By Bob Tourtellotte
Hollywood studios and music companies hailed a ruling by the U.S
Supreme Court on Monday backing their position in a landmark copyright
case, saying it could spur the development of the Internet as a
commercial platform for distribuing movies and songs.
In a unanimous decision, the U.S. Supreme Court ruled that
file-trading networks like Grokster and Morpheus can be held liable
when their users trade copyrighted material without permission,
clearing the way for a trial at a lower court.
Legal experts cautioned that it could still take years for the trial,
if it takes place, to work its way through a verdict and appeals.
But entertainment executives said the strength of the Supreme Court
decision in the case against Grokster could prompt file sharing
networks to begin using filtering software that would ensure songs and
videos downloaded across their networks are not illegal copies.
They also hope the Supreme Court decision will lead to greater use of
current, legal download services like Napster and iTunes for music or
Movielink and CinemaNow for films, industry representatives said.
"If the Supreme Court ... can come to a unanimous decision about this
case, surely the content industries like movies and music and the
high-tech sector can come together," said Dan Glickman, chief of the
Motion Picture Association of America.
"This decision will help spur that process," he told reporters.
An MPAA spokesman said the industry trade group would take a
"wait-and-see" approach to filing new lawsuits but would reserve the
right to file them.
Mitch Bainwol, chief of the Recording Industry Association of America,
said the groups also would not immediately approach the U.S. Congress
with proposals for new laws.
In recent years, content providers have sued computer networks that
offer software for downloading and trading songs and videos that have
been copied without paying a fee. Through the MPAA and the Recording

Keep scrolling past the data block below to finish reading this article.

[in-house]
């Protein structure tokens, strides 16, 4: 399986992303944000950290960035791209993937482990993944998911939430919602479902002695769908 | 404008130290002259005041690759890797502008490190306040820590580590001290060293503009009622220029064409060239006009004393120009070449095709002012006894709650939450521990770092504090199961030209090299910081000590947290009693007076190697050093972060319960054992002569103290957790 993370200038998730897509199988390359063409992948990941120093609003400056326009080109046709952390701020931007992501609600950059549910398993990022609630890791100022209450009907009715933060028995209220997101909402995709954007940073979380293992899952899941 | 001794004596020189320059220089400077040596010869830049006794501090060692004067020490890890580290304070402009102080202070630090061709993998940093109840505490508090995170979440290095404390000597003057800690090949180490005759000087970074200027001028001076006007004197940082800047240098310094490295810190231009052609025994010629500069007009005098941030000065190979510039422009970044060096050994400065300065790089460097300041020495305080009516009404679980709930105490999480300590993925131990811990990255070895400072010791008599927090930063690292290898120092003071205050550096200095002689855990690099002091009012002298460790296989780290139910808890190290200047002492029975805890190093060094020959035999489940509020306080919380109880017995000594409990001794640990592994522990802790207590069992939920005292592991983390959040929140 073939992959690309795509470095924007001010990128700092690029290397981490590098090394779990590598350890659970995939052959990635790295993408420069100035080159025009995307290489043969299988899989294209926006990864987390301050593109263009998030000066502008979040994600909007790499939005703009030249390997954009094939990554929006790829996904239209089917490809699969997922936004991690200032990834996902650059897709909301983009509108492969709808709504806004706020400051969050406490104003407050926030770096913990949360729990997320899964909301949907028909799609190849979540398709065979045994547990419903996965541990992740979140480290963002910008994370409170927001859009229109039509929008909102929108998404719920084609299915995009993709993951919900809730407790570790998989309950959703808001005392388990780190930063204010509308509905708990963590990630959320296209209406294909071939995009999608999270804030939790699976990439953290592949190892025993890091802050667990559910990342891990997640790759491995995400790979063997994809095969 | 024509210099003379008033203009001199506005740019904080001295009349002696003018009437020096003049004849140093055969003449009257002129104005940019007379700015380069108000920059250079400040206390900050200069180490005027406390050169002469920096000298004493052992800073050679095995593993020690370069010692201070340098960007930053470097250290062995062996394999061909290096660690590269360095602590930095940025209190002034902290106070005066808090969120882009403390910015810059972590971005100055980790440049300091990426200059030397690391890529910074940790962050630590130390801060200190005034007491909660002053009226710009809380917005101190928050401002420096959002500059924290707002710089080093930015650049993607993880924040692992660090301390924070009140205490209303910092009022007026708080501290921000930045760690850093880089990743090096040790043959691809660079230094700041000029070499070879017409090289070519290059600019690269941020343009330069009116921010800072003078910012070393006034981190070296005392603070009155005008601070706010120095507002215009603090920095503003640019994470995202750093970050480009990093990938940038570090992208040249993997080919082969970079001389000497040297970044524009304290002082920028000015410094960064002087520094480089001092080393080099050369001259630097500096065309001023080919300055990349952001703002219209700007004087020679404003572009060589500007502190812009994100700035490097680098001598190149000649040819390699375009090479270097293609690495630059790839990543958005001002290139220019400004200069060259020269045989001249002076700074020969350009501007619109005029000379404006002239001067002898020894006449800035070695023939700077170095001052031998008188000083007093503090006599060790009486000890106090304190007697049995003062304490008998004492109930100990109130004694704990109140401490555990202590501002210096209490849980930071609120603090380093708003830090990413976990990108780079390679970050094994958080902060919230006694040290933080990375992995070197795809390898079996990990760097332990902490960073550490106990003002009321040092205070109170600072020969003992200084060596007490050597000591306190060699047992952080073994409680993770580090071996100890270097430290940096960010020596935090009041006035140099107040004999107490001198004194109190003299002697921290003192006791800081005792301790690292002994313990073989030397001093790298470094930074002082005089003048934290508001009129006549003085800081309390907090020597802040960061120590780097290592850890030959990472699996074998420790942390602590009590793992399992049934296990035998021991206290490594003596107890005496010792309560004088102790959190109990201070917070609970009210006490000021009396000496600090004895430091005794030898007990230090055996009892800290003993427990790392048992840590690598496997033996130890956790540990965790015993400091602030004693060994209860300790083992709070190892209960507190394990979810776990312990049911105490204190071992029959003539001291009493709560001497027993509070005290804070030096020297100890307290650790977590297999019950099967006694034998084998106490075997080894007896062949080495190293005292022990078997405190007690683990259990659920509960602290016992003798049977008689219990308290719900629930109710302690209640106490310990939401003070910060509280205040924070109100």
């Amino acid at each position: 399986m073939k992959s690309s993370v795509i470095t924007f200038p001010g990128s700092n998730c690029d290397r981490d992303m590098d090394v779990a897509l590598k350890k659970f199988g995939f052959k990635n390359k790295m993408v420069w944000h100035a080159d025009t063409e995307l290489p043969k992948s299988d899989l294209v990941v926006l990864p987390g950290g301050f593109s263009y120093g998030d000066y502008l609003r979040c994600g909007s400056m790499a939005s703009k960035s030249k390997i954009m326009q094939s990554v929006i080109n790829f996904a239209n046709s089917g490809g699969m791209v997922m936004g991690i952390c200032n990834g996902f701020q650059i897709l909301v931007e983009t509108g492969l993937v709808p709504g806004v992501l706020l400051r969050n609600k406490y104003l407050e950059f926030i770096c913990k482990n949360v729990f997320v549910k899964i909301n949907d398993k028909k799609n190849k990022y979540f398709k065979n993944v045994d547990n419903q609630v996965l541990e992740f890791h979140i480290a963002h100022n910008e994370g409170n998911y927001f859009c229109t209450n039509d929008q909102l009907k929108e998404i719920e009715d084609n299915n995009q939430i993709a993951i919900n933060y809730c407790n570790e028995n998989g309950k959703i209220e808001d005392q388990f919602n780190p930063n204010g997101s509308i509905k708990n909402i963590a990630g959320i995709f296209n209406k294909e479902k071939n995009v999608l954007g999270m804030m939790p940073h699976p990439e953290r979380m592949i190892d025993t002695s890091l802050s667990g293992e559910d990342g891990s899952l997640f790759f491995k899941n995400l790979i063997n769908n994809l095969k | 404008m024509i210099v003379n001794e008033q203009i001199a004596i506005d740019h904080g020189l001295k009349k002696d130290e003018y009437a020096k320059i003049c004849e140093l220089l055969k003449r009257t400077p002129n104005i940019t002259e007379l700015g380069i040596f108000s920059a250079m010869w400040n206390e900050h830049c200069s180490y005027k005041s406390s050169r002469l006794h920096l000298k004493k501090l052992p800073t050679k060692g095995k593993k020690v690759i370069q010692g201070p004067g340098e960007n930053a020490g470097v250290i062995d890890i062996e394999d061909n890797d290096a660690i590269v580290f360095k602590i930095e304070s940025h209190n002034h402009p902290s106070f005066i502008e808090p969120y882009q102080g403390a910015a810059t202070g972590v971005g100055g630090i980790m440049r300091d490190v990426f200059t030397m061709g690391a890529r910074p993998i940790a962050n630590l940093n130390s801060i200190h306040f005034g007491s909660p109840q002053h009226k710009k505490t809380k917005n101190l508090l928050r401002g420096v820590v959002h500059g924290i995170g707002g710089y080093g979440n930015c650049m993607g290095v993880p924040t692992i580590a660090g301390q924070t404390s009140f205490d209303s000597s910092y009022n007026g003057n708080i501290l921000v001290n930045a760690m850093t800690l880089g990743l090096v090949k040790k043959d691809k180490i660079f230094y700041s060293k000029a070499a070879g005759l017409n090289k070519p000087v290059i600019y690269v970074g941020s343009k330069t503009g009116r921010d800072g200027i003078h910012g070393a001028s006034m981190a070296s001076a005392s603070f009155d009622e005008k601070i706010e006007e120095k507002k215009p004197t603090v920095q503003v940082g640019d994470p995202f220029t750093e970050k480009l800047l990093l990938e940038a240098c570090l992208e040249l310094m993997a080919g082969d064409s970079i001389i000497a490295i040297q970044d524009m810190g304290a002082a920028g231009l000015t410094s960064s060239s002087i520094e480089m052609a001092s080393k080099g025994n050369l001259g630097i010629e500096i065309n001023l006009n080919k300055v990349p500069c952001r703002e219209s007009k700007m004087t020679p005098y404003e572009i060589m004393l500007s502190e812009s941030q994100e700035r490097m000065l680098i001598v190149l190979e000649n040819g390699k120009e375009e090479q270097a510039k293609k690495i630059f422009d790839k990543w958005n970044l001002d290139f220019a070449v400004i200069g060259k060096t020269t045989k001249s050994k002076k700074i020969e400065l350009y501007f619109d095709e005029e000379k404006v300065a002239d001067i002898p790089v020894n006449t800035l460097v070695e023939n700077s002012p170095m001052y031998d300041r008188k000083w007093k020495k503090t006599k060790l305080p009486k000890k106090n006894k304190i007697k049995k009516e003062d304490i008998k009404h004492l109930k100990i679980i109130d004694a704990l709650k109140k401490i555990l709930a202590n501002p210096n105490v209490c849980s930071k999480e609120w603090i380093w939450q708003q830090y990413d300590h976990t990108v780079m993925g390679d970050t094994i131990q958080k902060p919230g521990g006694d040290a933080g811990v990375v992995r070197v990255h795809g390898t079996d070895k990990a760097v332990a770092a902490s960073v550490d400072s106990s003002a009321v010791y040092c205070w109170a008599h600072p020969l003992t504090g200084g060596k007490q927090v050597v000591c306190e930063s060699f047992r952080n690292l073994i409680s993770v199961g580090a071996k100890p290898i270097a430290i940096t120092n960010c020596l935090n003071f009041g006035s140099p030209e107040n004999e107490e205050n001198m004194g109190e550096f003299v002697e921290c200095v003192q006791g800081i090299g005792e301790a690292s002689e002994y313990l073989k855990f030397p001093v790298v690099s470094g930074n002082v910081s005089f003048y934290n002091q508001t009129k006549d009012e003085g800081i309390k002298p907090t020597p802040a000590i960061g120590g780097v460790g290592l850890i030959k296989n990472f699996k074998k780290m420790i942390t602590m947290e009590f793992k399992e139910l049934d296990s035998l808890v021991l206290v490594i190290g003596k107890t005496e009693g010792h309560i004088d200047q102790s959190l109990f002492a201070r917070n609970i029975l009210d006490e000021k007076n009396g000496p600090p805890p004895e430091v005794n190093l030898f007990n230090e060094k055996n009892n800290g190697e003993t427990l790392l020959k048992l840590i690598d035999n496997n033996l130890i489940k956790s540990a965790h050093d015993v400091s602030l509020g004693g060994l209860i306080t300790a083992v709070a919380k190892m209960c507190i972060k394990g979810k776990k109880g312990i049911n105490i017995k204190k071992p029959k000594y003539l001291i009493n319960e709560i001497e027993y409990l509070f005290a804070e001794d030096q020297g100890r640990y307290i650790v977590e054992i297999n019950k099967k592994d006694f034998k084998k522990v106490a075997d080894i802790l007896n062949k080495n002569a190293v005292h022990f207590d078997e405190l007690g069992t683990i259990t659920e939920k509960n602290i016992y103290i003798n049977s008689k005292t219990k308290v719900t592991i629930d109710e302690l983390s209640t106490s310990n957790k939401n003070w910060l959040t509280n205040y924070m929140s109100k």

Industry Association of America, movie and music companies also sued
individuals and sought new laws to bar illegal downloads.
Content providers argue that illegal copying and swapping costs them
billions of dollars in lost revenues annually. Technology advocates
contend that shutting down file-sharing networks will stifle
The Supreme Court decision means the lower court can go ahead with a
trial, and technology companies said they welcomed the chance to argue
their case in the lower court.
"We are confident it will be proven that Morpheus does not promote or
encourage copyright infringement," said Michael Weiss, who heads
StreamCast Networks Inc, which was also a defendant in the Grokster
Jennifer Urban, a specialist in intellectual property law with the
University of Southern California, said a trial could take years if
fully tried and the outcome is appealed.
"This ruling says that if you actively promote (illegal downloading),
you might be liable. Now we have to find out exactly what that means,"
Attorney Carey Ramos, who had argued the case on appeal for
songwriters and publishers, said the Supreme Court's decision was so
strong that the lower court might bypass a full trial.
Copyright 2005 Reuters Limited.
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